YANG ZHU V

For his demonstration of the Yangist emphasis on “genuineness” (chen) Graham quotes from “The Old Fisherman” chapter of the Zhuangzi (31) where it is to be sincere and not artificial as one tends to be when following (Confucian) ritual. I don’t find this immediately helpful, but genuineness—authenticity—is, I think, a very important aspect of Zhuangzian Daoism. Be who you are.

This is not an invitation to “act out”, but to harmonize with one’s actual human experience. We keep coming back to this because this is the essence of Zhuangzi’s philosophy. His release into and identification with “the vastest arrangement” (the Great Openness) is in response to this experience and is an extension of authenticity. His mystical leap is as true to his experience as is his sense of being suspended in pan-ambiguity. Nor is this leap fundamentally other than what we do in every waking moment—entrust ourselves to life.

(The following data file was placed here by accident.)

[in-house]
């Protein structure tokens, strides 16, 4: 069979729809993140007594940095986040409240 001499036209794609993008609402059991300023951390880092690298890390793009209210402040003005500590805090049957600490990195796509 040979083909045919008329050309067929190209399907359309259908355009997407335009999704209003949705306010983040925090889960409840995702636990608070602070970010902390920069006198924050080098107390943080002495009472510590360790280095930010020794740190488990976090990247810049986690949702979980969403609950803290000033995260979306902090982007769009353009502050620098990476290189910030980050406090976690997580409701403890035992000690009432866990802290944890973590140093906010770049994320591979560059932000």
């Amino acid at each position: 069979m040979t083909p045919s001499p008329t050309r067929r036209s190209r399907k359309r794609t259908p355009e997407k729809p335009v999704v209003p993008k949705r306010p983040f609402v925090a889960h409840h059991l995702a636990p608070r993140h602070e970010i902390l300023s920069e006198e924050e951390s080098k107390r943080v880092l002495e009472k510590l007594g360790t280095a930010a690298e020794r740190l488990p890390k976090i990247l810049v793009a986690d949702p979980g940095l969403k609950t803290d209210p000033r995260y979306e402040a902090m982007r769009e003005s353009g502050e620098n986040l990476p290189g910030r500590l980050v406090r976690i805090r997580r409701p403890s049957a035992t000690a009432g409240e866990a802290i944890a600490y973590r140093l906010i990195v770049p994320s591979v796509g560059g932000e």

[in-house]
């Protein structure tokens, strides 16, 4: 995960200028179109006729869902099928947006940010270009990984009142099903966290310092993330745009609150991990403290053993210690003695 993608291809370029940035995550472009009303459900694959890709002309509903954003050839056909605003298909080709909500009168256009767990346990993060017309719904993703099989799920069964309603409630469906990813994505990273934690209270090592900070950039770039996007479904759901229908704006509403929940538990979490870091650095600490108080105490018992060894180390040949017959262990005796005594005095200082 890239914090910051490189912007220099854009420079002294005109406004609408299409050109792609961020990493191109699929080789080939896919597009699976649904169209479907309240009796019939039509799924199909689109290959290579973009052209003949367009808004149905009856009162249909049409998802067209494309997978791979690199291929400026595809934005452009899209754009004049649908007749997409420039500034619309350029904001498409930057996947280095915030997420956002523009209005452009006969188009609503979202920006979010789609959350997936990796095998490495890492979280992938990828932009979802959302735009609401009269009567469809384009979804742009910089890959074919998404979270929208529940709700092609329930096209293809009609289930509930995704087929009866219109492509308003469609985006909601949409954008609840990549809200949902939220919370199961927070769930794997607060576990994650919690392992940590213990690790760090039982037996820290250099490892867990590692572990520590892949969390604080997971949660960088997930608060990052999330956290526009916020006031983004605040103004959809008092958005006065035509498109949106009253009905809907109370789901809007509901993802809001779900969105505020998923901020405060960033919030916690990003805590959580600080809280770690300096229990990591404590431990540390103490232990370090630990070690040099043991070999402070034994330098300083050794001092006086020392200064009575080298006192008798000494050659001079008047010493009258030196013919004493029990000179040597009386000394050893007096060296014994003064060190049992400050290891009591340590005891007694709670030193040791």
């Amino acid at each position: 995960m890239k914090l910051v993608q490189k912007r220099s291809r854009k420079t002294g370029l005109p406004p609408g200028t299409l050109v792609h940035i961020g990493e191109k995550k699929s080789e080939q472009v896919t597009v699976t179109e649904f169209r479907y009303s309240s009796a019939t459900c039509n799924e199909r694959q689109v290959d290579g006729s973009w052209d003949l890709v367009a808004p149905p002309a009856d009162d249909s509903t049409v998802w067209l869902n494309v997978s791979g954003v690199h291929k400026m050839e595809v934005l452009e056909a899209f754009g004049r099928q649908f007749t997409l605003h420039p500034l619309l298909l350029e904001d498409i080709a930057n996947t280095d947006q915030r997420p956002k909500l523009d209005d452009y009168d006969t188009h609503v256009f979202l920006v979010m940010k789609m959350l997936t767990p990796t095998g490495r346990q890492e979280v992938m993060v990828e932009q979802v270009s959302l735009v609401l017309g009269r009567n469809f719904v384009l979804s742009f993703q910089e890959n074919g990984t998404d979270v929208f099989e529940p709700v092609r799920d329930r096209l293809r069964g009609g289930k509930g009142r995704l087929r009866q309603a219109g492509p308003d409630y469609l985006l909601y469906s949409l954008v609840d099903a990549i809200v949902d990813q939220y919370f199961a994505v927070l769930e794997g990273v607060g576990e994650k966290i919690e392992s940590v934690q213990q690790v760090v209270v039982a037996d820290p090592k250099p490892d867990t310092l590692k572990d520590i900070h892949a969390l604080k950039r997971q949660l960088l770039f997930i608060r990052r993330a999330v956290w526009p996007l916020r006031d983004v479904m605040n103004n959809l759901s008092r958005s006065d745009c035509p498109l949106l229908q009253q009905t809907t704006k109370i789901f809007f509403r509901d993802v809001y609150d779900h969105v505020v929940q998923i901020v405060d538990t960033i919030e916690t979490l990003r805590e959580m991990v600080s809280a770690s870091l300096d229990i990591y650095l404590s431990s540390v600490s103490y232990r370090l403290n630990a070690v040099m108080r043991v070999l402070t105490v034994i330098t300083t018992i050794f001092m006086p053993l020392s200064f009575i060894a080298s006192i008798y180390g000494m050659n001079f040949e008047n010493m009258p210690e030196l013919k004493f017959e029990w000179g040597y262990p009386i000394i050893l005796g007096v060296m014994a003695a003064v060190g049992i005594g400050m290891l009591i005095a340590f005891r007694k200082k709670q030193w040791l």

Living authentically is living harmoniously with our human experience. This requires self-awareness—that is, self-knowledge. It also requires honesty. For Sartre, its opposite is “bad faith”—pretending that our motivations are other than they actually are—a kind of self-deceit.

Living authentically is thus also not to seek to “add to the process of life”. What can be added to life? Enlightenment. Immortality. Salvation. The realization of anything extraneous to our actual humanity.

Zhuangzi’s “Perfect/Consummate Person” (1:8) is thus someone who has made the most of an otherwise messy existence. If indeed existence is suffering, then the Zhuangzian sage does not seek to escape suffering, but rather to make the best possible use of it.

This is a great parting of ways that decides whether our response to life will be religiously-minded or existential.

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